Believe it or not I managed to stay silent for all of that first day of my very first yoga retreat, up on Springbrook Mountain, so I could truly appreciate the World Heritage listed rainforest. Leaves littered the forest floor as we walked a red carpet through the green. Sunlight skipped through the trees, picking out bright autumn leaves as dance partners. They twirled in the breeze and flashed in the sunshine like flamingo dancers. It seemed the sun spotlighted each one in turn, the brightest leaf the brightest only because of the light with which it was given to shine.
In ten days I’ll be back on Springbrook Mountain for a weekend and I’ll be cocooned in the warmth of the yoga and meditation room. I’ll be transformed back in my own mother’s womb and the world will feel so small it could fit inside even the tiniest of the pieces of my heart that have been stuck back together now. That’s what a yoga retreat can do for you! (or me anyway).
Stretch yourself into some balance
It would certainly be a stretch (he, he) to say that I’m any kind of expert on yoga – I haven’t studied any particular style nor am I a qualified teacher (although it’s a hope I harbour) but as I’ve been told by more than one teacher ‘it’s yoga practice, not yoga perfect.’
Wise words when you’re tackling crow pose, or trying to turn yourself into a ‘perfectly’ balanced tree, and even for that matter, when all you are trying to do is walk slowly.
Yoga promotes unity of the mind and body and peace within, so it’s not surprising that yoga practice is a great way to focus on yin yang balance in our lives.
Yoga is in fact a Sanscrit (ancient Indian) word meaning to yoke or to unify.
From the very yang styles of hot yoga, like Bikram and the Fireshaper yoga that I’m absolutely loving to yin yoga where poses, or asanas are held for an extended period, yoga, IMHO offers great opportunities for exercise, peace and reflection. In hot yoga there is plenty of sweating too, which is sort of disgusting but worth it!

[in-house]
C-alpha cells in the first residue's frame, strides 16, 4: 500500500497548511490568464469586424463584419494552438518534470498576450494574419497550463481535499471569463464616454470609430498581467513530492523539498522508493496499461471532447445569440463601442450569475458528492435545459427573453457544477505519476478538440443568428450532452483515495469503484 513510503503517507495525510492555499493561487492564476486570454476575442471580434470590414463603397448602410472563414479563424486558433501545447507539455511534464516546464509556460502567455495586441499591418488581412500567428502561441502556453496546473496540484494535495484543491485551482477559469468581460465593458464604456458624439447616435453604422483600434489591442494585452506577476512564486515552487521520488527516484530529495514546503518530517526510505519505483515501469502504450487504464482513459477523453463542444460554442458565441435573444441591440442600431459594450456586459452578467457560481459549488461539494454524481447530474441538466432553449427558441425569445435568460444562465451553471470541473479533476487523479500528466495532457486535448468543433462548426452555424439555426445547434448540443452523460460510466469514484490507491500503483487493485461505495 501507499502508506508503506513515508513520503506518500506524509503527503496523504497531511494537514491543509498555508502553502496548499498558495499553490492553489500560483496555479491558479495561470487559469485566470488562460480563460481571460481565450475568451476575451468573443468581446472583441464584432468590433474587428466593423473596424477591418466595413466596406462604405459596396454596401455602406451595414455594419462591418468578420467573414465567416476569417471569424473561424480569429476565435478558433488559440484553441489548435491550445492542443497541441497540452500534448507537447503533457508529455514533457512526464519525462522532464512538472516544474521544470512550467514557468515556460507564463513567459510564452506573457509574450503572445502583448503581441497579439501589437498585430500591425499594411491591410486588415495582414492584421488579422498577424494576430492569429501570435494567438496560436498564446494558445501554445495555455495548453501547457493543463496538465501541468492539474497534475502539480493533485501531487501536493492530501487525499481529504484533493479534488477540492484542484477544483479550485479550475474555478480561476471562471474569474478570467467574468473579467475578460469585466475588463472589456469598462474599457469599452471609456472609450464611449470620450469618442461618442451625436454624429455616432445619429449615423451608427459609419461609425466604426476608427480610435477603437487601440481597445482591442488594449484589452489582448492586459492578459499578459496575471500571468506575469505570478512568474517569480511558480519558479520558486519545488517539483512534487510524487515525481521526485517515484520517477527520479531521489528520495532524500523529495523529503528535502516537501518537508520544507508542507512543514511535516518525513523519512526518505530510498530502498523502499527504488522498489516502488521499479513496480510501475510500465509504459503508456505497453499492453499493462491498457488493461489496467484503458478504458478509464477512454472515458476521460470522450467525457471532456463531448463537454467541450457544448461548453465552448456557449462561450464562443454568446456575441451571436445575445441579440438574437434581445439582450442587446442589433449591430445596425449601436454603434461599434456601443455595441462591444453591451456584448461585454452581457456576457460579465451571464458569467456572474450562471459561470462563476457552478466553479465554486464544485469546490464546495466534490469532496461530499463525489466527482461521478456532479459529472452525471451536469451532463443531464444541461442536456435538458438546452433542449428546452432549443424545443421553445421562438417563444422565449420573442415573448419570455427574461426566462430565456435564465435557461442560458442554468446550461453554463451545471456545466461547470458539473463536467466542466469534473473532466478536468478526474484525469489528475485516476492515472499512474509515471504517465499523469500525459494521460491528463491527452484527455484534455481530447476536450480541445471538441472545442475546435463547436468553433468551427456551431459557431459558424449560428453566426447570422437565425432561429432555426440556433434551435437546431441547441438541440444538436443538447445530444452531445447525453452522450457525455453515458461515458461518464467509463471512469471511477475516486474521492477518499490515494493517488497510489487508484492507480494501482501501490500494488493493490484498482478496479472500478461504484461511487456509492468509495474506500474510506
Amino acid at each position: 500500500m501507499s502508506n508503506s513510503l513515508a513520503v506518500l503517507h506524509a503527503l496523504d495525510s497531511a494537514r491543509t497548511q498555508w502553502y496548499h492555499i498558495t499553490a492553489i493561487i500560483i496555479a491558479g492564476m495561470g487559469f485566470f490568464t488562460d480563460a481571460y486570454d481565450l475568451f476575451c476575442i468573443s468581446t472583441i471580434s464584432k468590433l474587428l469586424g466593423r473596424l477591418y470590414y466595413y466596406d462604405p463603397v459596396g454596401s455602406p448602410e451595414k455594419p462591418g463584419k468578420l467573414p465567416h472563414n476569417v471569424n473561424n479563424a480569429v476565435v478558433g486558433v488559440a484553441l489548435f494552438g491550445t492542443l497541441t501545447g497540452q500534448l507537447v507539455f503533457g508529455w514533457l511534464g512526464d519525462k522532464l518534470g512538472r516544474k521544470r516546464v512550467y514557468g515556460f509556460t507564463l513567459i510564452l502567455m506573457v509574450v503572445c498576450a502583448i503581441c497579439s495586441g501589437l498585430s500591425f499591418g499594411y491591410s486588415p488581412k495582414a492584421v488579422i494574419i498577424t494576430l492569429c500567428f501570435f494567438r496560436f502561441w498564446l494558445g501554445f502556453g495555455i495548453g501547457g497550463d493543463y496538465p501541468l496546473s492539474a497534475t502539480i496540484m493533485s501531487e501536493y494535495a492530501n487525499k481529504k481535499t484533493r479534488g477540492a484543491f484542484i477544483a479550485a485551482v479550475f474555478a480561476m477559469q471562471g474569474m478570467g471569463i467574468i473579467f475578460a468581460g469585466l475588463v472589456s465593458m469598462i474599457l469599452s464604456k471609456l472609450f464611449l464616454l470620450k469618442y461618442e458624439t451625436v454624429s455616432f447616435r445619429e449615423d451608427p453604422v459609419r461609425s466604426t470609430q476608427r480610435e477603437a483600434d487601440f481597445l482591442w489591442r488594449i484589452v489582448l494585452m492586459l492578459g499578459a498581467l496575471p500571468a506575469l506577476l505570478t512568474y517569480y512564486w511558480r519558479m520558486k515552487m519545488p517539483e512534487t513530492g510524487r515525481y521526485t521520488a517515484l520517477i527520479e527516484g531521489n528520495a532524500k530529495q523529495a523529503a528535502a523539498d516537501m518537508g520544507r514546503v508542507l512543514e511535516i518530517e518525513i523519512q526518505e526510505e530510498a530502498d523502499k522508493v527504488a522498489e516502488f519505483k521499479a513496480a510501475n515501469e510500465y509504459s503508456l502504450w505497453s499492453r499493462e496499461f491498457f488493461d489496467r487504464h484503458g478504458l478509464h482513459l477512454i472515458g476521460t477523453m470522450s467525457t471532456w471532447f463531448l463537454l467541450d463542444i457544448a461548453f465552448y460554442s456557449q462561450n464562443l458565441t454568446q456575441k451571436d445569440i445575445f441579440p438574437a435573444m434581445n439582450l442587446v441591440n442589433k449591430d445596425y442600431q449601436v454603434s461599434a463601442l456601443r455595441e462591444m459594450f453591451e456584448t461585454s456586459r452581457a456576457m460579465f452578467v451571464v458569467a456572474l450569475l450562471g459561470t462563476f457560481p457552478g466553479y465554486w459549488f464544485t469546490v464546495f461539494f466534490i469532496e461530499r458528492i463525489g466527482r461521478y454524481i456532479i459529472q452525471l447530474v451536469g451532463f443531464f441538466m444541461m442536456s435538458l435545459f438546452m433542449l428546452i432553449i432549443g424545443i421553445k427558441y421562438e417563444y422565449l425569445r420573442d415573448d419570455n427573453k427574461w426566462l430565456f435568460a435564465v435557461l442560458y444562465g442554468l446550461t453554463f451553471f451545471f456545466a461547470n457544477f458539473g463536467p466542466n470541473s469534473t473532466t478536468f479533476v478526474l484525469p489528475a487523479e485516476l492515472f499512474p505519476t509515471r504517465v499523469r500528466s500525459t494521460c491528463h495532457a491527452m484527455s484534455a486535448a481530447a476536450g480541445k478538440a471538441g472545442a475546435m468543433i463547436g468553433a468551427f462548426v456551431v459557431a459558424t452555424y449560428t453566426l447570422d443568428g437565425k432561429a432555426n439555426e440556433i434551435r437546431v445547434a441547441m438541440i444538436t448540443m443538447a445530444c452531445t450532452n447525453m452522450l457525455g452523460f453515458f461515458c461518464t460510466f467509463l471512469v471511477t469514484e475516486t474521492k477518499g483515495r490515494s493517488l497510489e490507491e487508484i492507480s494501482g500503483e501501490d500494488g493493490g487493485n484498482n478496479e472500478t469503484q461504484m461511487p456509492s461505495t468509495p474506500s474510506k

I also love the Vinyasa style of yoga – it’s basically my mantra with movement – ‘go with the flow’. It’s all about the breathing, so that movement flows with the breath and becomes kind of like a dance – in fact there is a series of strong standing poses known as Warrior poses, that can be practiced as a ‘Warrior Dance’ (nothing fearsome but very strong though).
Yin yoga comes from a modern Taoist interpretation of yoga, based the ancient Taoist Tao Yin (Dao Yin) tradition, but has also been adapted in Hatha yoga practice originating in India. The idea of holding stretches for a long time is also applied in martial arts, gymnastics and dance disciplines to enhance flexibility. Yin yoga targets the connective tissues – ligaments and tendons in the joints and spine, with the aim being preparation for longer periods of meditation.
A ‘typical’ yoga class moves through a variety of asanas, from hip openers to forward and backward bends, standing and balance poses and twisting poses that are excellent for detoxifying the organs. You are probably bound to find yourself in an downward dog pose at some stage, bum stuck in the air as you try to turn your body into an upside down ‘V’ and try (I still haven’t yet) to get your feet flat on the ground.
You may find yourself in rather embarrassing position of ‘Happy Baby’ (see photo below) and if you are brave and flexible enough you might be up for a shoulder stand. Image source
Almost definitely you will take the pose of the mountain (Tadasana) and feel grounded into the earth and then finish in the pose of the corpse (Savasana). And then, if you can still your monkey mind, I reckon you will think that there really is something in this yoga thing. Happy stretching.
Linking up with new author Jess, for IBOT!